He died. After receiving threats and this is what happens.

Apparently the PTB knew this around WW2 themselves and have been deliberately harming us, its an all out unofficial nuclear war against a large body of humanity because, we might wake up and they might lose power.
edit on 29-10-2013 by Unity_99 because: (no reason given)

posted on Oct, 29 2013 @ 09:50 PM
reply to post by Em2013

Duncan Hawthorne is the CEO of the largest nuclear power facility in North America; Bruce Power. Here's what he has to say:

Nearly half of Ontario's nuclear waste is on the Bruce Power site, and CEO Duncan Hawthorne is not entirely in favour of burying it, especially the highly radioactive fuel rods, which he believes could be recycled.
"In my entire career in the U.K. we took our fuel out of the reactor, we put it in a fuel flask and we transported it...where it got re-processed and it was a very routine matter. Frankly it’s North America that’s out of step with the rest of the world."

posted on Oct, 29 2013 @ 09:54 PM
They're all lying. They are creating this problem when there is a solution, probably many by now. We have been kept in a bubble of fakeness. And everything these psychopaths say is a LIE.

The solution went the same way as another great solution.
A Curious Coincidence - Was
It Suppression Of The
Self-Powering Battery?

Many solutions have been found, but they don't want solutions. They want massive exploitation of life, people, nature, animals, and souls.
edit on 29-10-2013 by Unity_99 because: (no reason given)

posted on Oct, 29 2013 @ 09:58 PM

I was wondering how come nuclear waste can't be recycled for other means like fuel, or thrown back into a fusion or fission reactor of some sort to do something with it. Surely if they can synthesize uranium or turn lead into gold, they can do something about nuclear waste right? I know, turning lead into gold takes a very, very long time to do...

I have a textbook sitting here about nuclear reactors and stuff like that, just because I felt like it (it was free) but the math is beyond my comprehension so I have no idea what they are trying to say in here. So what exactly is holding us back from recycling nuclear waste?

Radioactive waste has a half-life of thousands or tens of
millions of years. That means the waste spews 'death'
in the form of gamma or neutrons. There are also
alpha particles, but a sheet of paper stops those.

A piece of radium the size of a marble can kill an
entire family.. that's one of the first stories
they tell you about in navy nuclear power school.

And even high-tensile strength casks for storing
radioactive waste only lasts hundreds of years,
while the waste spews 'death' for millions of

Radioactive waste is the nastiest stuff in the
world.. the only thing worse is plutonium..
that stuff is chemically supertoxic AND


posted on Oct, 29 2013 @ 10:19 PM
reply to post by Em2013

If you are talking spent fuel rods the answer is that it is cheaper to mine new uranium and process it into rods than it is to reprocess the spent rods. Light Water Reactors are safe and reliable but they are pretty inefficient. Only 5% of the fuel in a rod is used before it is considered spent.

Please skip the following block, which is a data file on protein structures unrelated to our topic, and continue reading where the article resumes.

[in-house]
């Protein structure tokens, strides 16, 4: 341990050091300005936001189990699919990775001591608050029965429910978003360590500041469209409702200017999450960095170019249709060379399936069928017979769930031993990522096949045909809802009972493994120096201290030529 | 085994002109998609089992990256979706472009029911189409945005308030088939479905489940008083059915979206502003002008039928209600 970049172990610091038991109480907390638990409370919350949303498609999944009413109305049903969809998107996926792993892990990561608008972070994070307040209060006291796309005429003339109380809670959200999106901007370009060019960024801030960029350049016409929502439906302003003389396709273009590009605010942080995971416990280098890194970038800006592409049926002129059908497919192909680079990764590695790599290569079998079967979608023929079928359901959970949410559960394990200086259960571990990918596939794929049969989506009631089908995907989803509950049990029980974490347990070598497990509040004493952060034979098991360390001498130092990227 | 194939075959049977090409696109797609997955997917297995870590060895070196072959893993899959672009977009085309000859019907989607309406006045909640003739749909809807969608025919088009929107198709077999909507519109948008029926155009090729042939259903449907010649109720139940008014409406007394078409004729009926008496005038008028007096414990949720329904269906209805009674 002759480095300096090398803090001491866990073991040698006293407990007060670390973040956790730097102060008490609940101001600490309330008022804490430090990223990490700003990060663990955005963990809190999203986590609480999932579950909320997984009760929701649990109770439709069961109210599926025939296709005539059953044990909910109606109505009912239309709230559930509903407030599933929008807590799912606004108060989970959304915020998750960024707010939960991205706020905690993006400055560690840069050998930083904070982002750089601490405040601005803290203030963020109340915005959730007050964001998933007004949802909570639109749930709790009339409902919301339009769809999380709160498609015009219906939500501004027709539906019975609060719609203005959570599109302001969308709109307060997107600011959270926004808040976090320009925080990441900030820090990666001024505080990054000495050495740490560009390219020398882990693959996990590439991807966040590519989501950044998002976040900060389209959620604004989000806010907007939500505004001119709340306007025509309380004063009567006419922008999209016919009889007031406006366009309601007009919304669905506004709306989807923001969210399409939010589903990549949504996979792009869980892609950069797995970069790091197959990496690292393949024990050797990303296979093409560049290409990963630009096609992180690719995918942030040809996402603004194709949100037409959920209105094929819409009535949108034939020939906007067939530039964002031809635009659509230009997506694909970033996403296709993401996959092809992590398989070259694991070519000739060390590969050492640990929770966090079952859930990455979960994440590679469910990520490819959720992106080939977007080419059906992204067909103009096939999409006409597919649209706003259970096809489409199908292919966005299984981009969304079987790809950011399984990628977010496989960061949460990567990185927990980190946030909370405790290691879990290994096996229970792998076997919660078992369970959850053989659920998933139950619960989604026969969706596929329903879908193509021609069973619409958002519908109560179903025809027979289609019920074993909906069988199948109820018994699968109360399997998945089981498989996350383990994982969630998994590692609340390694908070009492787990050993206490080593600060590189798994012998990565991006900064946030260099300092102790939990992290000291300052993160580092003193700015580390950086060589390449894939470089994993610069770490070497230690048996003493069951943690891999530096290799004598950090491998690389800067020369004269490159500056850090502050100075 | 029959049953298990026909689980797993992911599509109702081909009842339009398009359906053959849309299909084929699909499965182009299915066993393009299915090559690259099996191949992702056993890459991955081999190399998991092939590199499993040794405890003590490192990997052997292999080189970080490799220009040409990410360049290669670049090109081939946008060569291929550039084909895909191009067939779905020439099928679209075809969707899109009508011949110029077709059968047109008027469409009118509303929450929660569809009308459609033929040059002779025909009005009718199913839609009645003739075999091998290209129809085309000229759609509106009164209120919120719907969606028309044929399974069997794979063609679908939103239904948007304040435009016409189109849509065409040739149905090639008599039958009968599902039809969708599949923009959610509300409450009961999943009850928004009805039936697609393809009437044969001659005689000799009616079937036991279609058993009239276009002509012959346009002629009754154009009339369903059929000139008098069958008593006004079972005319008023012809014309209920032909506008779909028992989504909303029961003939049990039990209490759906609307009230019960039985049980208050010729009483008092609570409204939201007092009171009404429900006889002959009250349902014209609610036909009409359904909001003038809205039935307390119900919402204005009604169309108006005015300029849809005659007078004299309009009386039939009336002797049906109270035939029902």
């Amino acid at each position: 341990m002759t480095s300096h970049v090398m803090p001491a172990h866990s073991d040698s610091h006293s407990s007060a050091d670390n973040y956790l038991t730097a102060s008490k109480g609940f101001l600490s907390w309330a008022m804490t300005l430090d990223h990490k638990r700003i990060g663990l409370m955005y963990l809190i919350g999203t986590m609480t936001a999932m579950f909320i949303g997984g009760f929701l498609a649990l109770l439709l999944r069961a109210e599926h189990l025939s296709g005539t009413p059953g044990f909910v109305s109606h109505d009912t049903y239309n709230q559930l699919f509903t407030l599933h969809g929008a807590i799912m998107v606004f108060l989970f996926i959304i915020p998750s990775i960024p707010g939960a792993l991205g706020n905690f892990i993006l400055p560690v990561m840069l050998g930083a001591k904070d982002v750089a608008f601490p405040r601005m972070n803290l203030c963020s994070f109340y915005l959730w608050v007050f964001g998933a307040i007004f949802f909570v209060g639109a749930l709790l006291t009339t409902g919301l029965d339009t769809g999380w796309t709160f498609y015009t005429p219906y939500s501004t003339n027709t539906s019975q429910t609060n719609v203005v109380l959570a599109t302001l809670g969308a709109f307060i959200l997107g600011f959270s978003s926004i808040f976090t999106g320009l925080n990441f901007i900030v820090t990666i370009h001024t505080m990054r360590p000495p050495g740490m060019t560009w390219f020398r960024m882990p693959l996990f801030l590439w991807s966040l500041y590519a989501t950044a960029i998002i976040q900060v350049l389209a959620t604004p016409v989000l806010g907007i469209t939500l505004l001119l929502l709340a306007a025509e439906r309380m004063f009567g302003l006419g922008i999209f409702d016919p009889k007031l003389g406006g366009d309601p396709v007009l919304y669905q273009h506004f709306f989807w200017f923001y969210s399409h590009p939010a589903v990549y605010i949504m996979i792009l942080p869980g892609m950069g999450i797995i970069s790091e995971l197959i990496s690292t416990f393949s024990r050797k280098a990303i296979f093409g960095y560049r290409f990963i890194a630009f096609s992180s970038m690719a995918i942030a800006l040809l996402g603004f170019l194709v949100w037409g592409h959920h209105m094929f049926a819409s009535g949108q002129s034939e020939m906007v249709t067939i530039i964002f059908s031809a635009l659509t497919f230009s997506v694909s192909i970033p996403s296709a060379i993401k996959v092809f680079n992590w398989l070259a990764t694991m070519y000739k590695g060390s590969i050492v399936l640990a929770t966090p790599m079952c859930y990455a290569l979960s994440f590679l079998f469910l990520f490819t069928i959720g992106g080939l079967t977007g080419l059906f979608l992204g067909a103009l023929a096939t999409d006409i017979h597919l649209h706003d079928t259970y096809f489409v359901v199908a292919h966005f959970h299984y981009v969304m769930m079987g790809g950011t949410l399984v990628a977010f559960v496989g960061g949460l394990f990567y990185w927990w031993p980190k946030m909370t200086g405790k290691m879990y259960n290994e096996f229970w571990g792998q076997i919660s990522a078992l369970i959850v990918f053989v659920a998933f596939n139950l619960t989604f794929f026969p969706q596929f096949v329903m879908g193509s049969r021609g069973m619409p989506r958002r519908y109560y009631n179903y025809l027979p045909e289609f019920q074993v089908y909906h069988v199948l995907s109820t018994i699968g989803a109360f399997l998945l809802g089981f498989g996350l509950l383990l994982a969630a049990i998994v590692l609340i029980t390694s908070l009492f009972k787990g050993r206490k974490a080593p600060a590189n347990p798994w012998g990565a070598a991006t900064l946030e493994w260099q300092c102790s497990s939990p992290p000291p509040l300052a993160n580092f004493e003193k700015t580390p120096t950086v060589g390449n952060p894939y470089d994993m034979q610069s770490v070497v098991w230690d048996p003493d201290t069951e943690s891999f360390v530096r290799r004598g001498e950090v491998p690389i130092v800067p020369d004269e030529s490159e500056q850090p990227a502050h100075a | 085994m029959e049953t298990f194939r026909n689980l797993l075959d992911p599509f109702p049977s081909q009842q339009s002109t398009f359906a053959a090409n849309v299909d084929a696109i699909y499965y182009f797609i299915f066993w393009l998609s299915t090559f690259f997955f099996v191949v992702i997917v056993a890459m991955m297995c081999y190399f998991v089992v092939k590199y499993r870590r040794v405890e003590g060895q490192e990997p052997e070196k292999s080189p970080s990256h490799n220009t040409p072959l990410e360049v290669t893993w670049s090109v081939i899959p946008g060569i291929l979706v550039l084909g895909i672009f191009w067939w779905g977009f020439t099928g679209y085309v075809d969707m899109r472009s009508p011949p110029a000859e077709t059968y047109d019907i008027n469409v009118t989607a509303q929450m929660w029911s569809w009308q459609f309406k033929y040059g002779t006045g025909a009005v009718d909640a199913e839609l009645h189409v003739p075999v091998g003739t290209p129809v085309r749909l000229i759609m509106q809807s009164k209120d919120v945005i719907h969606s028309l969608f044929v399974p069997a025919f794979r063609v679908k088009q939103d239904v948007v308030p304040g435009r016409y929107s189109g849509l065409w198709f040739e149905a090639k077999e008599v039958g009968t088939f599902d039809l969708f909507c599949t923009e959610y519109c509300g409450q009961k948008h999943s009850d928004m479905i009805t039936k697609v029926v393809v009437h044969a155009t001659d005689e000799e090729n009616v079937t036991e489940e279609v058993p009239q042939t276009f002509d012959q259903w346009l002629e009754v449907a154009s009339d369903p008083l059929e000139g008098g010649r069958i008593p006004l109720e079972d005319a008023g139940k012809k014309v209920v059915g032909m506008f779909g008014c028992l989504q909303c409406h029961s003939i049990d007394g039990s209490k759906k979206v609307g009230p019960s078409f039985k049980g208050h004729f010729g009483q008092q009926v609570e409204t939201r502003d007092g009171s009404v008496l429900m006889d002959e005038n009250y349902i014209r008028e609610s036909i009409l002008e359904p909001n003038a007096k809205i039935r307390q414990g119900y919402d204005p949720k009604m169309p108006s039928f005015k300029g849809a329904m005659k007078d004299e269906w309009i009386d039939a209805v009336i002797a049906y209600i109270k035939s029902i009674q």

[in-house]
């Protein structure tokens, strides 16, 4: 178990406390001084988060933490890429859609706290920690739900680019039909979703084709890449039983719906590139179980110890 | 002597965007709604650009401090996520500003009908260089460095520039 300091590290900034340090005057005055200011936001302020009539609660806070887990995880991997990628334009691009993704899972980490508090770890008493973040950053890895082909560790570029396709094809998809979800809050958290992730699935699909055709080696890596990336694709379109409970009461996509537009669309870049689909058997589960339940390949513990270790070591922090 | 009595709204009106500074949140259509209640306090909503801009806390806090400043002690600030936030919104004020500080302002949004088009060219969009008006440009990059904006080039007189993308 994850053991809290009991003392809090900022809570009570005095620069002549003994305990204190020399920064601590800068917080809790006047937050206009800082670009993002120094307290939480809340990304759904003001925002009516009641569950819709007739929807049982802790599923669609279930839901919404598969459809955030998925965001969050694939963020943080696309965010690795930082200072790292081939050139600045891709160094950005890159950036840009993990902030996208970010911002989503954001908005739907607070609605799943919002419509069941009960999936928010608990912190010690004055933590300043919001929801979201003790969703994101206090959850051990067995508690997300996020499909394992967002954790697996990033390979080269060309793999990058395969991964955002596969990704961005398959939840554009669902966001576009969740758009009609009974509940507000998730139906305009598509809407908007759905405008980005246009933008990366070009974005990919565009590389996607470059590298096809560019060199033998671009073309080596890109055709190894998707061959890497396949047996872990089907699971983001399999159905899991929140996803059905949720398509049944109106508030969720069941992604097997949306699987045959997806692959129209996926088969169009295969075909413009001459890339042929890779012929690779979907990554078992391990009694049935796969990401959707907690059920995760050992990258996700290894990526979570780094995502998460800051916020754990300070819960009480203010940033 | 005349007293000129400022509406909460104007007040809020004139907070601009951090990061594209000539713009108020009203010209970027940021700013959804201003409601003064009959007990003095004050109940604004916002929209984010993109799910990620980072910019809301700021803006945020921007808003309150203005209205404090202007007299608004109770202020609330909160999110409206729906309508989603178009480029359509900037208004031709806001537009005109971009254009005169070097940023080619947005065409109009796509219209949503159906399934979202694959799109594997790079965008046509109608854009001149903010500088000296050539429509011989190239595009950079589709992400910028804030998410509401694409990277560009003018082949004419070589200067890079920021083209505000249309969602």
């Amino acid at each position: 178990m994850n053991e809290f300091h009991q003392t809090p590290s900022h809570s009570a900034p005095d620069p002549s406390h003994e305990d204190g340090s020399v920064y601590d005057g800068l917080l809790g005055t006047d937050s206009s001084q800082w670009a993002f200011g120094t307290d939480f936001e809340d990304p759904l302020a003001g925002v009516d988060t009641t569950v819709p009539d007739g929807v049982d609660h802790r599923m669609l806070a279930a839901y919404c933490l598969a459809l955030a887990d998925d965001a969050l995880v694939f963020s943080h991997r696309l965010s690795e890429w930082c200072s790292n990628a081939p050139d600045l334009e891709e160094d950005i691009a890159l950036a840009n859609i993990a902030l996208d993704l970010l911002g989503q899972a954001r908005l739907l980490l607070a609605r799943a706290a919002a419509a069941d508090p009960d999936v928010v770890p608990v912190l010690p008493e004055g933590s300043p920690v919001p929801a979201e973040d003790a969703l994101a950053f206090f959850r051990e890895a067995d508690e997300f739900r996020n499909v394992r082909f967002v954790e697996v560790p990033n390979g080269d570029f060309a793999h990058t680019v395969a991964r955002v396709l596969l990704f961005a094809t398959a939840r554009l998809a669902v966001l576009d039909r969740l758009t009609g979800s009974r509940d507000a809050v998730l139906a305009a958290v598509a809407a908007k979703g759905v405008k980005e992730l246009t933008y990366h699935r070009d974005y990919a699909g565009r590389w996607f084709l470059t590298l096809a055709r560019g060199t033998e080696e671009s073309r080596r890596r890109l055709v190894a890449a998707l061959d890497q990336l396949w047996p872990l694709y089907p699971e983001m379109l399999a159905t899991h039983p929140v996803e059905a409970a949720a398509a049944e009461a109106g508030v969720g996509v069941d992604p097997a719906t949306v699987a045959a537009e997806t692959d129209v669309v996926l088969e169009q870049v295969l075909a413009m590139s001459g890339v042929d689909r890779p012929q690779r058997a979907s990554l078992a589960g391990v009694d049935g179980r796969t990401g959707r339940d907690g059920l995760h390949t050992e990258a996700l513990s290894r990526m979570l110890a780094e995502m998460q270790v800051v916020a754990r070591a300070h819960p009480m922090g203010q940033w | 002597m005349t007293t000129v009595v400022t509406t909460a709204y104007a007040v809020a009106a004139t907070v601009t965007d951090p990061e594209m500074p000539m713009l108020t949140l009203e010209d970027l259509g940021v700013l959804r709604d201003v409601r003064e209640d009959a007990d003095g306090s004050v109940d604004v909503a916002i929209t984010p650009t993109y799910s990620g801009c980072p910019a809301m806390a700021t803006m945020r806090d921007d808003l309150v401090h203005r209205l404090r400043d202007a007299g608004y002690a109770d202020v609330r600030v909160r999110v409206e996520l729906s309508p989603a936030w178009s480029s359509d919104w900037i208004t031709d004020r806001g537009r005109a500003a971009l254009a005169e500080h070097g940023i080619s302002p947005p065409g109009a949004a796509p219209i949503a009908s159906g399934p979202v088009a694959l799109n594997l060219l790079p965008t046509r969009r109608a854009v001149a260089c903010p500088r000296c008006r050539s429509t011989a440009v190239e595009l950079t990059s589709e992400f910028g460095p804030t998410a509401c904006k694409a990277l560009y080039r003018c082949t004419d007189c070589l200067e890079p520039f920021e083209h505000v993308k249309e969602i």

If you are talking contaminated items like pipes, water, clothing, gloves ect ect the answer is that the residual energy level in that stuff is very very low. Certainly enough to ruin your day if exposed to it long term but way to low to make any useful power.

posted on Oct, 29 2013 @ 10:42 PM
reply to post by AliceBleachWhite

india is also working on it.. i think this idea or technology hasnt previously been pushed by tptb because it doesnt yield plutonium that they use in weapons, but its sure time for it now.

posted on Oct, 29 2013 @ 10:43 PM
reply to post by Em2013

Spent Nuclear fuel is recycled in many countries, just not the US. In the UK, this what the Sellafield plant does. It reprocessed the "spent" fuel into usable fuel again, removing neutron absorbers which build up in the rods preventing a reaction taking place.

reply to post by KellyPrettyBear

Not all nuclear waste has such long half-lives. plutonium-238 for example only has a half life of 87 years.

Also, those with longer half-lives are actually less radioactive and therefore less dangerous, for example u-234 has a half life in the region of 1/4 million years, but only emit alpha radiation which can be easily absorbed by your underpants, keeping one's gonad's nice and safe.

posted on Oct, 29 2013 @ 10:49 PM
reply to post by KellyPrettyBear

Thank you, first voice of reason I heard on this one.The problem with contamination that is radioactive is it is already reduced to its smallest component… atoms and subatomic particles.

All organic or bio waste can be burned, cooked, irradiated, microwaved, whatever to reduce it from molecules to atoms and ash. Radioactive atoms are already at their base fundamental level. Unless you put them in a star and decompose the atoms to subatomic nuclei, there is no reducing radioactive elements any further.